Sunday 6 August 2023

First, city demolishes man's home after sending warnings to wrong address; now it wants to foreclose on property to pay for demolition costs: Report

 The city of Atlanta demolished a man's home after sending warnings to the wrong address — and now it wants to foreclose on the property to pay for the demolition costs, WSB-TV reported.

What are the details?

Homeowner Everett Tripodis told the station in an initial report several months ago that the city sent warnings to the wrong address before demolishing his century-old home — an investment property he bought with his mother and was remodeling on Atlanta’s historic West End.

Tripodis’ property is on Lawton Street in zip code 30310, WSB said. However, the station noted that city of Atlanta demolition documents references Lawton Avenue in zip code 30314 — over a mile away. The station said it verified that certified letters to an incorrect address were returned to sender.

“I come and meet the contractor one morning, and the whole house is gone," Tripodis told the station. "Everything is gone. Nothing but dirt.” 

Image source: YouTube screenshot

Tripodis added to WSB that they even paid an annual fee to list the home with Atlanta’s vacant property registry as required by law: “The city had the correct address, the correct owner’s address in its internal records ... it blows my mind how they could have mistakenly sent [the warnings] to the wrong address." 

As you might expect, Tripodis sued the city over the demolition — but the station said the suit is stuck in the Fulton Court system.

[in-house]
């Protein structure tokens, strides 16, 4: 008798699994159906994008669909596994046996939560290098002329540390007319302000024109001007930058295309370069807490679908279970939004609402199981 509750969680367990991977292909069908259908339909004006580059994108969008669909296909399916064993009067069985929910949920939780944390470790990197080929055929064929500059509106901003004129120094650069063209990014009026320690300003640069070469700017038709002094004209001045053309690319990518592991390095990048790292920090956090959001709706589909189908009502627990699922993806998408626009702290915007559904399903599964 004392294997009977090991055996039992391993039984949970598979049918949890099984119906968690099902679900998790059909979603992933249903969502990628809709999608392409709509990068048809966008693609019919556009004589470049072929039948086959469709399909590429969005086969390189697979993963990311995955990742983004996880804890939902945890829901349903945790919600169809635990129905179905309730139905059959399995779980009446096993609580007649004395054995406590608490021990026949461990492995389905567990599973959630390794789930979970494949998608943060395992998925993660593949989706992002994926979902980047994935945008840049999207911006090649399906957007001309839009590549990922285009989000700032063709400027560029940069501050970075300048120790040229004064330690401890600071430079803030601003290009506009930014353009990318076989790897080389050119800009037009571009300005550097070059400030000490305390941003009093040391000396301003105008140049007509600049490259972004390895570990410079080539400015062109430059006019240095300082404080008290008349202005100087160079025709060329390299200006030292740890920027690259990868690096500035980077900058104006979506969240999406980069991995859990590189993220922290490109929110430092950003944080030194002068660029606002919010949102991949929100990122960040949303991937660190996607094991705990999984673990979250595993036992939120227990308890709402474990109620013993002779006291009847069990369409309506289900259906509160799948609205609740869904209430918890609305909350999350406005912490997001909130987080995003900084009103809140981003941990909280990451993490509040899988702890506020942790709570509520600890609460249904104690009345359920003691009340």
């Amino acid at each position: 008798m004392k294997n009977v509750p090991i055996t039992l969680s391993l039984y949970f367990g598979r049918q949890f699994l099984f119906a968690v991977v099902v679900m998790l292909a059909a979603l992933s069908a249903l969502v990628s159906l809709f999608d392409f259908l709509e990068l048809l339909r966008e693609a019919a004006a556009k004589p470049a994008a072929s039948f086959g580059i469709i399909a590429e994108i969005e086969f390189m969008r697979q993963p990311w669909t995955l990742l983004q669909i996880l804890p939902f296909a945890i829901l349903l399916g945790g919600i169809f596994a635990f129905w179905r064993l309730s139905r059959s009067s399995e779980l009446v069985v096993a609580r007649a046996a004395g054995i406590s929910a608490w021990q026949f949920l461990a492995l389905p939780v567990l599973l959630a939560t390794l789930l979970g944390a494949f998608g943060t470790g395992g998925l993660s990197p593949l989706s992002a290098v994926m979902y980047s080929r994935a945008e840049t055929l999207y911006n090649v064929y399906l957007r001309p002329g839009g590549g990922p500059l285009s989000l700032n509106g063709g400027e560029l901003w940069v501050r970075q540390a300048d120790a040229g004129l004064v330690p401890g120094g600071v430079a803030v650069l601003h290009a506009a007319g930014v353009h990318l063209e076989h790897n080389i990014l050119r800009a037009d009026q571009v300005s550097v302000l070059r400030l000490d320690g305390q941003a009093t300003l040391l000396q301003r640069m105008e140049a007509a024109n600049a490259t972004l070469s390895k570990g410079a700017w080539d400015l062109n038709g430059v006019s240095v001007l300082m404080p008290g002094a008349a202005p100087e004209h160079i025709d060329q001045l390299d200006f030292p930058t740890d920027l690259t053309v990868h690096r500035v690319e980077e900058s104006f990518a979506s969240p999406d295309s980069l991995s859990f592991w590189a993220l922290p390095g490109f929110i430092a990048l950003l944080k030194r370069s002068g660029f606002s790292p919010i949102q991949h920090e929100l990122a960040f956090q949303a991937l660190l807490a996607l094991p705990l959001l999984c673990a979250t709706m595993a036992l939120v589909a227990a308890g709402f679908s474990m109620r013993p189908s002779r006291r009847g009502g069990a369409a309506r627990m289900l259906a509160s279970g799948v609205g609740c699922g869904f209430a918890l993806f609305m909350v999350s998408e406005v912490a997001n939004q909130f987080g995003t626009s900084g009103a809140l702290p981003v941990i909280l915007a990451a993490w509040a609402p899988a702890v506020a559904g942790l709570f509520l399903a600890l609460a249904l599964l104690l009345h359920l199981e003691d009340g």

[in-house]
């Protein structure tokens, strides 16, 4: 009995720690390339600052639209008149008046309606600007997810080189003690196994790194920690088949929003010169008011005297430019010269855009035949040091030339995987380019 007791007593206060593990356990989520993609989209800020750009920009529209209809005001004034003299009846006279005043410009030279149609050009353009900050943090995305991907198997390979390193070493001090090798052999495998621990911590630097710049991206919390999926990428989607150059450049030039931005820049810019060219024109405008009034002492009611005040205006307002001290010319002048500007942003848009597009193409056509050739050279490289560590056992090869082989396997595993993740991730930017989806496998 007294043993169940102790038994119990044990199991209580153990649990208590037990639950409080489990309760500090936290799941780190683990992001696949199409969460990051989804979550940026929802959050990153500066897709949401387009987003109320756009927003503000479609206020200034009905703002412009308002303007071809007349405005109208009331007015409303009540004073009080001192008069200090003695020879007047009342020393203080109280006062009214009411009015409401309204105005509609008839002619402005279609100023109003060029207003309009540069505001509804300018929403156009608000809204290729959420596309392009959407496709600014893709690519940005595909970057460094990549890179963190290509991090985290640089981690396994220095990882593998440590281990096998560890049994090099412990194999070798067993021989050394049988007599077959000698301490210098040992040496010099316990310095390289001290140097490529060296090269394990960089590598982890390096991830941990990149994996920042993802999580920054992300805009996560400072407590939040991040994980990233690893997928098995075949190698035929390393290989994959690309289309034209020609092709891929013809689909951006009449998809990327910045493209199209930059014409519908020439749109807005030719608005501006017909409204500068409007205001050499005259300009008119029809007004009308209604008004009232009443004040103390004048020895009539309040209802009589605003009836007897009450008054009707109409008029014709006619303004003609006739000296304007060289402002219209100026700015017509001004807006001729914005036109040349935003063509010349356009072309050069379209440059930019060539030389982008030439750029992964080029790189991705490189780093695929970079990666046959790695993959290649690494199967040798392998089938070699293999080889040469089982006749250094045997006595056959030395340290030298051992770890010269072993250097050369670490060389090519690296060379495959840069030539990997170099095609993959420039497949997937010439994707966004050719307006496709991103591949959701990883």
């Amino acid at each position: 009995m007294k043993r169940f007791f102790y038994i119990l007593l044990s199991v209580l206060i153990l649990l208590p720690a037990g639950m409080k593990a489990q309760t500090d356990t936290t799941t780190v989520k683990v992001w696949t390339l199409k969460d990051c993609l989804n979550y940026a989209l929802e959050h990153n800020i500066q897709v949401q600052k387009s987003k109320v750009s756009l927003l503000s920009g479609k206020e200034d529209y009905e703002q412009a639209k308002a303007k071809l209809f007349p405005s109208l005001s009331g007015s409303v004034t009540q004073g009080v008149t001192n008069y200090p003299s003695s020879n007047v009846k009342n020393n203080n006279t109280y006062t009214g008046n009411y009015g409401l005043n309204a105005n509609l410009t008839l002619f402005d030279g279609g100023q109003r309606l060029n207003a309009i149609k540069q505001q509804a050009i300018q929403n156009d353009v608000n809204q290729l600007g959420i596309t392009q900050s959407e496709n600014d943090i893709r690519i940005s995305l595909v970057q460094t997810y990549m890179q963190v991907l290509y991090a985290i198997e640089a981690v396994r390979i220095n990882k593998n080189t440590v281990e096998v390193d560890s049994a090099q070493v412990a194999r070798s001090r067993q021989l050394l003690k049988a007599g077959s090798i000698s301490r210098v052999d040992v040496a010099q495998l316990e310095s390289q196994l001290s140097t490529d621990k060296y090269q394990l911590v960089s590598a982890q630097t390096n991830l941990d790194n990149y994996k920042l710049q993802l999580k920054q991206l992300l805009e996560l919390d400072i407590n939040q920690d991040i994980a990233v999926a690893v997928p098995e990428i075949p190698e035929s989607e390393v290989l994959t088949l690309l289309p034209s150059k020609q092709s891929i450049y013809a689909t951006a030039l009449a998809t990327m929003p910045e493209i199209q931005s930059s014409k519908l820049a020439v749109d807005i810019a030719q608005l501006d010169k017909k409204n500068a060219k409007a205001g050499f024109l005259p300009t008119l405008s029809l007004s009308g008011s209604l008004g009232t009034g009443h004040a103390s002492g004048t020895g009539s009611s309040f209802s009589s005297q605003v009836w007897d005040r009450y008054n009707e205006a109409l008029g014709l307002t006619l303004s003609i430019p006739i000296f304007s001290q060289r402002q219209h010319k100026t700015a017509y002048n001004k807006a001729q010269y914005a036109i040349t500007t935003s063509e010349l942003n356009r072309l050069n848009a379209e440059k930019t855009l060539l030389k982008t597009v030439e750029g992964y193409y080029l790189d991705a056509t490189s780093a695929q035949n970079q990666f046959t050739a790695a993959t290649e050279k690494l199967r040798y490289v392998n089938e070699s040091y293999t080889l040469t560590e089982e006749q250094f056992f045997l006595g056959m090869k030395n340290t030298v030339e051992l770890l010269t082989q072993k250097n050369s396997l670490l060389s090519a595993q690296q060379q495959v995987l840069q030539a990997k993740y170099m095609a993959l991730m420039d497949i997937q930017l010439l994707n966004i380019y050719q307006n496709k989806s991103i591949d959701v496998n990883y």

“I’m not going to let the city take this from me," he added to WSB. "I’m going to fight them tooth and nail."

A new problem

In the station's new story, Tripodis said the the city of Atlanta is suing him, saying it intends to foreclose and take the property.

“When I saw [the envelope] came from the city, I was quite excited. Maybe it was a letter of apology. Maybe it was a check. Maybe they’re going to justly compensate me. I opened it up and realized that they were suing me,” Tripodis told WSB.

The station said the city is alleging that “the property should be sold at public outcry unless one or more of the interested parties tenders the full redemption amount" — which, taking interest into account, is now more than $68,000 in demolition costs.

“After you air the story, after everyone sees it, instead of them fixing the problem, they double down and do it again," Tripodis told WSB. "It’s like after the slap comes the spit in my face. I’m just frustrated."

The station said Tripodis only has weeks to respond to the foreclosure suit.

WSB said it contacted the mayor’s office about the situation, which replied that it's researching the situation.

Here's WSB's video report about the demolition which aired in the spring:

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